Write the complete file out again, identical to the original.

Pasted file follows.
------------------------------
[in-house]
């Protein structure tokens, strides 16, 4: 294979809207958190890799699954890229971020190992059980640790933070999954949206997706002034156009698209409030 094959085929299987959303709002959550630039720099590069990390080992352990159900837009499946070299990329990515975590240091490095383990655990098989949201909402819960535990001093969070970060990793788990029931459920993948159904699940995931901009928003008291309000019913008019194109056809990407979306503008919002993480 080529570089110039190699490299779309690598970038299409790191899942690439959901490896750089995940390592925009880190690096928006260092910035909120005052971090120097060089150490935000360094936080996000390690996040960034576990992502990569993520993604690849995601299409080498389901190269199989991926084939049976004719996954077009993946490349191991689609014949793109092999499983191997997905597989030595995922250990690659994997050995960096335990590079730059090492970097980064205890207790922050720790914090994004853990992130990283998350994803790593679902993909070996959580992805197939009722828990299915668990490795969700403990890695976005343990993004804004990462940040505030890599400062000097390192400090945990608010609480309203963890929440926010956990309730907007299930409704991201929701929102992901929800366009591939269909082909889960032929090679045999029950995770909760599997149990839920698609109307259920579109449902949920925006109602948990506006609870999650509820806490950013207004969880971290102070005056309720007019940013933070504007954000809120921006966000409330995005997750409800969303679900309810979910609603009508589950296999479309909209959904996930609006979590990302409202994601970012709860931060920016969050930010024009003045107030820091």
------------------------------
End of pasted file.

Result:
[in-house]
């Protein structure tokens, strides 16, 4: 294979809207958190890799699954890229971020190992059980640790933070999954949206997706002034156009698209409030 094959085929299987959303709002959550630039720099590069990390080992352990159900837009499946070299990329990515975590240091490095383990655990098989949201909402819960535990001093969070970060990793788990029931459920993948159904699940995931901009928003008291309000019913008019194109056809990407979306503008919002993480 080529570089110039190699490299779309690598970038299409790191899942690439959901490896750089995940390592925009880190690096928006260092910035909120005052971090120097060089150490935000360094936080996000390690996040960034576990992502990569993520993604690849995601299409080498389901190269199989991926084939049976004719996954077009993946490349191991689609014949793109092999499983191997997905597989030595995922250990690659994997050995960096335990590079730059090492970097980064205890207790922050720790914090994004853990992130990283998350994803790593679902993909070996959580992805197939009722828990299915668990490795969700403990890695976005343990993004804004990462940040505030890599400062000097390192400090945990608010609480309203963890929440926010956990309730907007299930409704991201929701929102992901929800366009591939269909082909889960032929090679045999029950995770909760599997149990839920698609109307259920579109449902949920925006109602948990506006609870999650509820806490950013207004969880971290102070005056309720007019940013933070504007954000809120921006966000409330995005997750409800969303679900309810979910609603009508589950296999479309909209959904996930609006979590990302409202994601970012709860931060920016969050930010024009003045107030820091």